Interest-driven apps were likewise Breitling’s way into the connected arena. Launched in 2016, the Exospace B55 is not exactly a smartwatch but a multi-function pilot chronograph with an enabled Bluetooth connection to the wearer’s smartphone. It was designed specifically for aviators with a range of functions that could assist a pilot in the cockpit, including, among others a built-in electronic tachymeter (a device for recording flight times). A more recent iteration came in the form of the Exospace B55 Yachting connected chronograph, housed in a lightweight titanium case built for yachting professionals and regatta enthusiasts. Its thermo-compensated quartz electronic movement powers a chronograph and features an ingenious countdown system, and the watch can be paired with a smartphone via a dedicated app that supports data transfer and allows settings to be configured remotely.  

In most instances though, luxury watch brands are not competing based on apps. Let’s face it, they don’t have the technical infrastructure nearly as sophisticated and agile as that of wearable devices manufacturer. In fact, many are even dependent of third-party tech companies to provide them with the chips and software. They compete where they know they’re king, such as in construction. Luxury brands take pride in the craftsmanship that goes into producing each timepiece so why not make that a selling point?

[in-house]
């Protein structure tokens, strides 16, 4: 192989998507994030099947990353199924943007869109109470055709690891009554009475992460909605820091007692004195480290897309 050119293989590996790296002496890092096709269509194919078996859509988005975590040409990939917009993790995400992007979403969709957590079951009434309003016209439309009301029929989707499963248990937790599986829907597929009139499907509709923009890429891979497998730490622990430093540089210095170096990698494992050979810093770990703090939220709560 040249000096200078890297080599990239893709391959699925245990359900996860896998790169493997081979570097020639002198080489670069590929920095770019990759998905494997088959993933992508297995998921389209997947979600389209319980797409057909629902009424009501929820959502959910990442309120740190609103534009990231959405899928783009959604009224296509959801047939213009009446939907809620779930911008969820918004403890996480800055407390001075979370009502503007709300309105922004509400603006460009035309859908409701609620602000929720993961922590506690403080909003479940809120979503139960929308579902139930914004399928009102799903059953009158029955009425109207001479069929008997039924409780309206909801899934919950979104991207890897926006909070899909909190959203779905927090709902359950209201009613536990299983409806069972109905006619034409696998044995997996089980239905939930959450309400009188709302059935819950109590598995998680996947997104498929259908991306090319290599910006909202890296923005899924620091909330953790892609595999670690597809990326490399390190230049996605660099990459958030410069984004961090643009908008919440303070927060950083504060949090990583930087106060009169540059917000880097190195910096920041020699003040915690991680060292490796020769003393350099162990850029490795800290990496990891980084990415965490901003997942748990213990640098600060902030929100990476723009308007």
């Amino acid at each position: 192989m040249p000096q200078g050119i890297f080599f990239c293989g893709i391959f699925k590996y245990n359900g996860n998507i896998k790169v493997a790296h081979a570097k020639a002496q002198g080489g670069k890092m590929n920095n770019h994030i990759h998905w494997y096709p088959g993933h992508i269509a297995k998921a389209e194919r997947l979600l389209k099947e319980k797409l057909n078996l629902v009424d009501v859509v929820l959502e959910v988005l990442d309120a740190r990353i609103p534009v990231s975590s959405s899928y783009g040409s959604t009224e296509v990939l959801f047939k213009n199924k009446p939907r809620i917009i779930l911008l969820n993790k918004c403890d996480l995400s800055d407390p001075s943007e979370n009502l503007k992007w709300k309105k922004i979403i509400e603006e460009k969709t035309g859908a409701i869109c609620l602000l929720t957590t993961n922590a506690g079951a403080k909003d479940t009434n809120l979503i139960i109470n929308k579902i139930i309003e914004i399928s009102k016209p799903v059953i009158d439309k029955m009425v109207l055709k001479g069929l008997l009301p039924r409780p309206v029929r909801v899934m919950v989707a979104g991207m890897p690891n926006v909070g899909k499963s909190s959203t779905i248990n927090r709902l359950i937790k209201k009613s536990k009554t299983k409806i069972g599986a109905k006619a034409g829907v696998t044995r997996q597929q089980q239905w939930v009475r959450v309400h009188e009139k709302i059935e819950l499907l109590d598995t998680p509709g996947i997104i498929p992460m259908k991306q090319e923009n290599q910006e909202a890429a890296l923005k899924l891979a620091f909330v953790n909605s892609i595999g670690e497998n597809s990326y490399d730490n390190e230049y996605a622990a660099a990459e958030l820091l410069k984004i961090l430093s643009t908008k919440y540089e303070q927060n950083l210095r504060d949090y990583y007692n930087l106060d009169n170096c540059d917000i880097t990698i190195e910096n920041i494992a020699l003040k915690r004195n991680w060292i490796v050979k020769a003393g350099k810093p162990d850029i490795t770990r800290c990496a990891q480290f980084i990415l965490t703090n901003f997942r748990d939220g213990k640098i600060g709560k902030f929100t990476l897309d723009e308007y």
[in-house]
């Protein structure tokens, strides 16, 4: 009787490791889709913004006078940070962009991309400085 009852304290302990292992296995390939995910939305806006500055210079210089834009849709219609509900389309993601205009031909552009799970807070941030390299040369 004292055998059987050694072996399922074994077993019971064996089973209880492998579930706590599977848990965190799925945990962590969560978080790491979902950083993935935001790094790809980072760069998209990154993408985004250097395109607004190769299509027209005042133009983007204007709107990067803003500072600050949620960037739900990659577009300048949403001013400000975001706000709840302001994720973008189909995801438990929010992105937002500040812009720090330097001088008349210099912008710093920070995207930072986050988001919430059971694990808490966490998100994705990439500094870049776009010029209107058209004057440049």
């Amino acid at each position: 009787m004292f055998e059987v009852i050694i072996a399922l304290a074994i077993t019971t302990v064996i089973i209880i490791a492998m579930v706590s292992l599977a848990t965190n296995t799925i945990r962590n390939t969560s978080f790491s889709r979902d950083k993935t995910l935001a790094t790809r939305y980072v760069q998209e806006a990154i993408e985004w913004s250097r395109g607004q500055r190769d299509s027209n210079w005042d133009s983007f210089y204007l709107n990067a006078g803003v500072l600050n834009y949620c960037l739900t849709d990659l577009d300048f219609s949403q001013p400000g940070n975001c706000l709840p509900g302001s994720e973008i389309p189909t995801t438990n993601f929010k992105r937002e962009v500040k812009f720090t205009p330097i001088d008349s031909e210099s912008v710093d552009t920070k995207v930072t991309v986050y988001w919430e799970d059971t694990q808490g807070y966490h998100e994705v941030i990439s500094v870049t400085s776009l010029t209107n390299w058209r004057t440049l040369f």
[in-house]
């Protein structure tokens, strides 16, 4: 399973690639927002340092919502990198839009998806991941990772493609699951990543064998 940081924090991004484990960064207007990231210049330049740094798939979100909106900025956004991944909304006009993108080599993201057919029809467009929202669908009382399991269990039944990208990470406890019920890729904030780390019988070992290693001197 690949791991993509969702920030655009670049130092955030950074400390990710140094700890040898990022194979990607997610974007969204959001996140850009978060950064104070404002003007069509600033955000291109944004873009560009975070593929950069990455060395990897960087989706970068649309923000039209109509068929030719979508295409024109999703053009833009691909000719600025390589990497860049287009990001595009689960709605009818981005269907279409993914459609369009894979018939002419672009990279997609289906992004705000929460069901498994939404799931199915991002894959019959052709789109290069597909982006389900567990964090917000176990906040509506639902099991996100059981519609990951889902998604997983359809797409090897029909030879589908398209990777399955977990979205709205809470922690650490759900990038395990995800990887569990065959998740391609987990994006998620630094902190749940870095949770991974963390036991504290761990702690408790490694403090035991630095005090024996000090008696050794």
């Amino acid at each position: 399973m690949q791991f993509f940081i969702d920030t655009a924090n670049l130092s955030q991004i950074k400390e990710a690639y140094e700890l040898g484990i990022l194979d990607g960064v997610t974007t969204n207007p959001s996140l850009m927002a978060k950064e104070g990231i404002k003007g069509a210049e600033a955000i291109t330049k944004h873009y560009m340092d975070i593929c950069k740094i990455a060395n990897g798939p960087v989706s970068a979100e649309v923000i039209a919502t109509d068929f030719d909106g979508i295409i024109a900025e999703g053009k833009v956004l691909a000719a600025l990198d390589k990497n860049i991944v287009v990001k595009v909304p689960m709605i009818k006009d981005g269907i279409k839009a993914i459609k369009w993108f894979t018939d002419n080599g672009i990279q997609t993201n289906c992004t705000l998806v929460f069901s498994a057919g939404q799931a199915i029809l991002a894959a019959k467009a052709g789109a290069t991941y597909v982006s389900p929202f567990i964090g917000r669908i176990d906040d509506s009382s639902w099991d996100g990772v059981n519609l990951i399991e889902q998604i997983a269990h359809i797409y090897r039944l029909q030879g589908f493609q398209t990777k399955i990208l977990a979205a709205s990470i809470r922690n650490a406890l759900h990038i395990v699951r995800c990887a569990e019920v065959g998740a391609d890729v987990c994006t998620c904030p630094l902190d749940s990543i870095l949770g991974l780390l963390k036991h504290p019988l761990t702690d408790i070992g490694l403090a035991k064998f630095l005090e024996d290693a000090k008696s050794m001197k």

TAG Heuer Connected Calibre E4 | Photo: TAG Heuer

In the latest releases from TAG Heuer for instance, enhancements were made mainly on their aesthetics and ergonomics, and the results are impressive. To put it simply, it’s like buying a beautifully crafted timepiece at a much lower price that also happens to satisfy your app obsession.  

TAG’s newest generation in the Connected series, the Connected Calibre E4, is packed with apps for sports activities, wellness, as well as a myriad of watch faces to choose from inspired by its iconic chronographs. “With these new, very different Connected watches, we hope to bring a new generation of TAG Heuer Connected Calibre E4 to a wider range of customers, becoming a companion in their daily lives from business to sport activities to the most elegant dinners,” noted Frédéric Arnault, CEO of TAG Heuer in a statement.  

TAG’s new 42mm iteration is smaller, thinner, and more elegant, and comes with discreet pushers and a fully integrated bracelet. The other new edition is more robust at 45mm, its heft giving the wearer that same feeling of wearing a traditional luxury timepiece. The tactile value of these small adjustments cannot be dismissed. Its sizeable crown makes it easier to adjust – something you’d normally do rather regularly on a mechanical watch – while the more generously sized pushers give the watch that “mechanical feel”.